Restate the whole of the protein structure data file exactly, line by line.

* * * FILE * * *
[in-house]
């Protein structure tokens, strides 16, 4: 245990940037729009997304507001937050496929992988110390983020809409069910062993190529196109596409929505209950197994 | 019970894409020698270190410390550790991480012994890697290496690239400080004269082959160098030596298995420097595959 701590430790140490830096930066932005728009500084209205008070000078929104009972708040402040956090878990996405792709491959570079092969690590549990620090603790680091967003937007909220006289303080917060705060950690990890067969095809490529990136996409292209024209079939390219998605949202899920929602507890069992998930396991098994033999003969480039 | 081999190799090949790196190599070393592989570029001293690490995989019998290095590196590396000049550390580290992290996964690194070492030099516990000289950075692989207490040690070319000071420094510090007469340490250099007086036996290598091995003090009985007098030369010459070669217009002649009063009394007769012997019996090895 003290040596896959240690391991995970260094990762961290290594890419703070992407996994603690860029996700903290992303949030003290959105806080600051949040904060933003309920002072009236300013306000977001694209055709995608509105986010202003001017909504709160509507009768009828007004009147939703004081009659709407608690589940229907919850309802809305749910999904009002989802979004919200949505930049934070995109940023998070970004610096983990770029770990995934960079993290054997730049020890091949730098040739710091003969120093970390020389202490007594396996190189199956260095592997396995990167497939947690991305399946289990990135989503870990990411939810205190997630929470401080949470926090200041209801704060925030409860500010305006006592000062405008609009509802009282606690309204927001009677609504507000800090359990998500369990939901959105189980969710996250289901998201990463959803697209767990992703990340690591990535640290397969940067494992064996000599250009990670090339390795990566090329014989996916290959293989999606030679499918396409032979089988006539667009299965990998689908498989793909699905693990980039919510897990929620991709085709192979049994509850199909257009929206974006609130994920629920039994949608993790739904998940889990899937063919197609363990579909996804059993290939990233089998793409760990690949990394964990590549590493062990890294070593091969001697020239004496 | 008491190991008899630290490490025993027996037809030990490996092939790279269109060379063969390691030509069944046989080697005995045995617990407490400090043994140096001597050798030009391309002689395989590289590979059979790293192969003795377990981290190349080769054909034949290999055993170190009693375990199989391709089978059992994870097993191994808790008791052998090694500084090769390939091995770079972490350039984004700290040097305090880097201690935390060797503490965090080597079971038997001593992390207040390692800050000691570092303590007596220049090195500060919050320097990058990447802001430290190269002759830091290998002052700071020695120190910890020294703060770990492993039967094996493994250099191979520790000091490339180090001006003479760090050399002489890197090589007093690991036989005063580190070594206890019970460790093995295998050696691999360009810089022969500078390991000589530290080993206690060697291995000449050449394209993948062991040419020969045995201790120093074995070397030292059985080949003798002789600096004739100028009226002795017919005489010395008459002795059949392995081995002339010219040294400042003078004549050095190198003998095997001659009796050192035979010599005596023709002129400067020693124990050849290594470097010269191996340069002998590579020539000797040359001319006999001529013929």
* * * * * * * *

[in-house]
């Protein structure tokens, strides 16, 4: 245990940037729009997304507001937050496929992988110390983020809409069910062993190529196109596409929505209950197994 | 019970894409020698270190410390550790991480012994890697290496690239400080004269082959160098030596298995420097595959 701590430790140490830096930066932005728009500084209205008070000078929104009972708040402040956090878990996405792709491959570079092969690590549990620090603790680091967003937007909220006289303080917060705060950690990890067969095809490529990136996409292209024209079939390219998605949202899920929602507890069992998930396991098994033999003969480039 | 081999190799090949790196190599070393592989570029001293690490995989019998290095590196590396000049550390580290992290996964690194070492030099516990000289950075692989207490040690070319000071420094510090007469340490250099007086036996290598091995003090009985007098030369010459070669217009002649009063009394007769012997019996090895 003290040596896959240690391991995970260094990762961290290594890419703070992407996994603690860029996700903290992303949030003290959105806080600051949040904060933003309920002072009236300013306000977001694209055709995608509105986010202003001017909504709160509507009768009828007004009147939703004081009659709407608690589940229907919850309802809305749910999904009002989802979004919200949505930049934070995109940023998070970004610096983990770029770990995934960079993290054997730049020890091949730098040739710091003969120093970390020389202490007594396996190189199956260095592997396995990167497939947690991305399946289990990135989503870990990411939810205190997630929470401080949470926090200041209801704060925030409860500010305006006592000062405008609009509802009282606690309204927001009677609504507000800090359990998500369990939901959105189980969710996250289901998201990463959803697209767990992703990340690591990535640290397969940067494992064996000599250009990670090339390795990566090329014989996916290959293989999606030679499918396409032979089988006539667009299965990998689908498989793909699905693990980039919510897990929620991709085709192979049994509850199909257009929206974006609130994920629920039994949608993790739904998940889990899937063919197609363990579909996804059993290939990233089998793409760990690949990394964990590549590493062990890294070593091969001697020239004496 | 008491190991008899630290490490025993027996037809030990490996092939790279269109060379063969390691030509069944046989080697005995045995617990407490400090043994140096001597050798030009391309002689395989590289590979059979790293192969003795377990981290190349080769054909034949290999055993170190009693375990199989391709089978059992994870097993191994808790008791052998090694500084090769390939091995770079972490350039984004700290040097305090880097201690935390060797503490965090080597079971038997001593992390207040390692800050000691570092303590007596220049090195500060919050320097990058990447802001430290190269002759830091290998002052700071020695120190910890020294703060770990492993039967094996493994250099191979520790000091490339180090001006003479760090050399002489890197090589007093690991036989005063580190070594206890019970460790093995295998050696691999360009810089022969500078390991000589530290080993206690060697291995000449050449394209993948062991040419020969045995201790120093074995070397030292059985080949003798002789600096004739100028009226002795017919005489010395008459002795059949392995081995002339010219040294400042003078004549050095190198003998095997001659009796050192035979010599005596023709002129400067020693124990050849290594470097010269191996340069002998590579020539000797040359001319006999001529013929």